Advocating for Gender Equity in Sport: An Analysis of the Canadian Women and Sport She’s Got It All Campaign

in Women in Sport and Physical Activity Journal

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Maryam MarashiFaculty of Kinesiology and Physical Education, University of Toronto, Toronto, ON, Canada

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Sabrina MaloukaFaculty of Kinesiology and Physical Education, University of Toronto, Toronto, ON, Canada

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Tahla den HoudykerFaculty of Kinesiology and Physical Education, University of Toronto, Toronto, ON, Canada

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Catherine M. SabistonFaculty of Kinesiology and Physical Education, University of Toronto, Toronto, ON, Canada

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Despite increasing access to sport and exercise opportunities, girls and women in Canada continue to face gender disparity in sport participation. Several media campaigns have emerged to address this disparity and advocate for gender equity in sport. However, there is little understanding or evaluation of the content of these media campaigns. Informed by sport participation research, the She’s Got It All campaign was designed to highlight the challenges and intersecting disadvantages that girls and women face in sport. The purpose of the current study was to assess the textual and visual content of this campaign. The posters (N = 48) were analyzed using inductive thematic analysis (text) and deductive content analysis (visual) to identify the characteristics of the images and the themes in the messages. Based on the thematic analysis, seven main themes pertaining to girls’ and women’s barriers to sport participation are identified including physiology, gendered social behaviors, intrapersonal beliefs, environmental contexts, stereotypes, female representation, and interpersonal support. Based on the content analysis, most of the models presented in the posters are perceived as White and average-sized adult women, with visible muscle definition, slightly or nonrevealing clothing, and performing an individual sport. The poster visual and text material seem to miss opportunities to highlight the experiences of girls and women identifying as lesbian, gay, bisexual, transgender, queer (or sometimes questioning), and others and those classified as lower socioeconomic status. These findings provide foundational information for future research and media campaign designed to target gender equity in sport.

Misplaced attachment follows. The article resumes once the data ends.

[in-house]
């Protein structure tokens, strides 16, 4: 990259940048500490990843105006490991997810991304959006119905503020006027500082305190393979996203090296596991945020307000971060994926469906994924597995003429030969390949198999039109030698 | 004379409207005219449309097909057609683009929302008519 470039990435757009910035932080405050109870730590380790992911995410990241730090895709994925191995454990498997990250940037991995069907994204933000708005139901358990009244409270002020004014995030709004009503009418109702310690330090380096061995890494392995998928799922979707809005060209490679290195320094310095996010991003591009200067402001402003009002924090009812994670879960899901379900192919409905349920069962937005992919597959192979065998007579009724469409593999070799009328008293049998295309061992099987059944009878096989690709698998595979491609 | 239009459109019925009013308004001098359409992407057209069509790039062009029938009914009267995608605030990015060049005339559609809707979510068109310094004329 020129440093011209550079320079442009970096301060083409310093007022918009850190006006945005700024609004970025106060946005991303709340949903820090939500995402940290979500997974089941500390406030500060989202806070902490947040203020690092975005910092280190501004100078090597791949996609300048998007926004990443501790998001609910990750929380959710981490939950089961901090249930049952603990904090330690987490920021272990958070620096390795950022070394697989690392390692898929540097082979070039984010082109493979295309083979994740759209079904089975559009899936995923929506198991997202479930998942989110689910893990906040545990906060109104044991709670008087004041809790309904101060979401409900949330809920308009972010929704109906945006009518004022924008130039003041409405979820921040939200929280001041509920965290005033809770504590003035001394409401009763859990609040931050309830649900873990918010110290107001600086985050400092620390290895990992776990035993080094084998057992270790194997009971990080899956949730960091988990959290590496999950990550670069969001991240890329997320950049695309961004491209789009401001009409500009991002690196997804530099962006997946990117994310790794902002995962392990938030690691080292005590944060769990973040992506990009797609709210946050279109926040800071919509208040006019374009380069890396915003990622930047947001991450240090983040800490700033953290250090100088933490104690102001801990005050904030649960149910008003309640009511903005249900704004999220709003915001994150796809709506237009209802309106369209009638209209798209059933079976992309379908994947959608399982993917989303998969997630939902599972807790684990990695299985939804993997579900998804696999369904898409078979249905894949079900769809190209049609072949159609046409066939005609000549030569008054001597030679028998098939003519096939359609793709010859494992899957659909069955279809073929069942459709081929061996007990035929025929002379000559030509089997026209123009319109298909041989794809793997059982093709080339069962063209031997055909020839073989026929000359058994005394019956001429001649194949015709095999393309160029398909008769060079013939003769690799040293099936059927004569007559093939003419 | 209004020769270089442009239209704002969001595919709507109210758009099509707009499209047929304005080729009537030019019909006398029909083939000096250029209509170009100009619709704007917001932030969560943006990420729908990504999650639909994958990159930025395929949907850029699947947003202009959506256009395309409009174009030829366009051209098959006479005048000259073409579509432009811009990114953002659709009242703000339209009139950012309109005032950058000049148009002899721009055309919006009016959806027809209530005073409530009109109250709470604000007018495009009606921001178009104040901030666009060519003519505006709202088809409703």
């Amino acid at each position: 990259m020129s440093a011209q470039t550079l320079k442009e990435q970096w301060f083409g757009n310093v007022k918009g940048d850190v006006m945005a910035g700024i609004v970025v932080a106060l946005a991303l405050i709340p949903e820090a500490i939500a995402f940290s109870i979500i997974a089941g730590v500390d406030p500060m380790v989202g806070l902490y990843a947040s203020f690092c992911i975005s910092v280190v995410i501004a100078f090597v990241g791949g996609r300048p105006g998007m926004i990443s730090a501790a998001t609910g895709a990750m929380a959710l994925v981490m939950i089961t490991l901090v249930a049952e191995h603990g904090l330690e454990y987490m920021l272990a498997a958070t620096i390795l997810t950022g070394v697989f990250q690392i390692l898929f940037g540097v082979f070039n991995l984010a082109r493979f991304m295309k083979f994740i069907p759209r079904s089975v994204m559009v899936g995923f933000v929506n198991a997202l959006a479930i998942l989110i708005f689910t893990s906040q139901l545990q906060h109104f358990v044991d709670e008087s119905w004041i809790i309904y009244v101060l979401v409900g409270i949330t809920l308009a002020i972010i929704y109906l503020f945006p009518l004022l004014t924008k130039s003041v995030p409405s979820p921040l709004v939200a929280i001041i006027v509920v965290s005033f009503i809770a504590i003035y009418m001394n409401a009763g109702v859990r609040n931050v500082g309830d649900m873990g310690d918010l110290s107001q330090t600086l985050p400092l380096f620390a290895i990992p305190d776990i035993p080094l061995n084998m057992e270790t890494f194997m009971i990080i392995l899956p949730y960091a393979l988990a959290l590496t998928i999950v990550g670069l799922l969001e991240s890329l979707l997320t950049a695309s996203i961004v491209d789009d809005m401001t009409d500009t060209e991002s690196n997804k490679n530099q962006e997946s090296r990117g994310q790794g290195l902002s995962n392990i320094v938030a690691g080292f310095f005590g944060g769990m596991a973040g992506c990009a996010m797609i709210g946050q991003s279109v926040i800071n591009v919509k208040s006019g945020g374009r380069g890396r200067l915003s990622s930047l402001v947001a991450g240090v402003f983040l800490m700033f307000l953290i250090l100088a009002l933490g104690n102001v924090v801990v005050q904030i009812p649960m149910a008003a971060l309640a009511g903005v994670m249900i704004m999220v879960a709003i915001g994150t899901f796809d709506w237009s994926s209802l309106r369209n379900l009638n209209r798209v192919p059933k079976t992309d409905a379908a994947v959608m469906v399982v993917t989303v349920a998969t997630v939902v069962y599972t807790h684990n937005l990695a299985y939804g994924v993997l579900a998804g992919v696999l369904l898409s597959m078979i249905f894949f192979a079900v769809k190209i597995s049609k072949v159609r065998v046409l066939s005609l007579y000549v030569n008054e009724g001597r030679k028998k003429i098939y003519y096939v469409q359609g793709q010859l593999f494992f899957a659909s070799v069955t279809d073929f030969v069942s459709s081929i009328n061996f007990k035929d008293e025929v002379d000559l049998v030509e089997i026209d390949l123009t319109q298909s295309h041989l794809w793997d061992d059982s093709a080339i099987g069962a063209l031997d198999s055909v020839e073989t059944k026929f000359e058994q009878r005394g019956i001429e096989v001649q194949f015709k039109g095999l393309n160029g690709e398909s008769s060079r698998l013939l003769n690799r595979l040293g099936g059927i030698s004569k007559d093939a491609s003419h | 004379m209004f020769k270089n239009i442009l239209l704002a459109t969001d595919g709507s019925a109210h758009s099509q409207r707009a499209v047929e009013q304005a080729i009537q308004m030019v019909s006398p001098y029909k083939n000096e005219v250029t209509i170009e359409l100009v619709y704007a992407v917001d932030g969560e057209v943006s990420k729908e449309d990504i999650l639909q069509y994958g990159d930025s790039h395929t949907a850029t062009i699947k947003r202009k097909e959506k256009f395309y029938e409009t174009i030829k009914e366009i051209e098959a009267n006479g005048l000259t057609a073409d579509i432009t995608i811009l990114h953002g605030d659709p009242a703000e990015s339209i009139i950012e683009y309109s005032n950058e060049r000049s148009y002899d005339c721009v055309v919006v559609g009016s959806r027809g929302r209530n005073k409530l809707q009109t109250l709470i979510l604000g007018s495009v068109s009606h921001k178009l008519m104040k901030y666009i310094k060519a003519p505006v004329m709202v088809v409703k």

Seven main themes pertaining to girls’ and women’s barriers to sport participation were identified in the campaign including physiology, gendered social behaviors, intrapersonal beliefs, environmental contexts, stereotypes, female representation, and interpersonal support.

Majority of the models presented in the posters are perceived as White and average-sized adult women, with visible muscle definition, slightly or nonrevealing clothing, and performing an individual sport.

Future campaigns may benefit from including more images of youth athletes and athletes of diverse body sizes, and highlighting barriers related to lesbian, gay, bisexual, transgender, queer (or sometimes questioning), and others identity and socioeconomic status.

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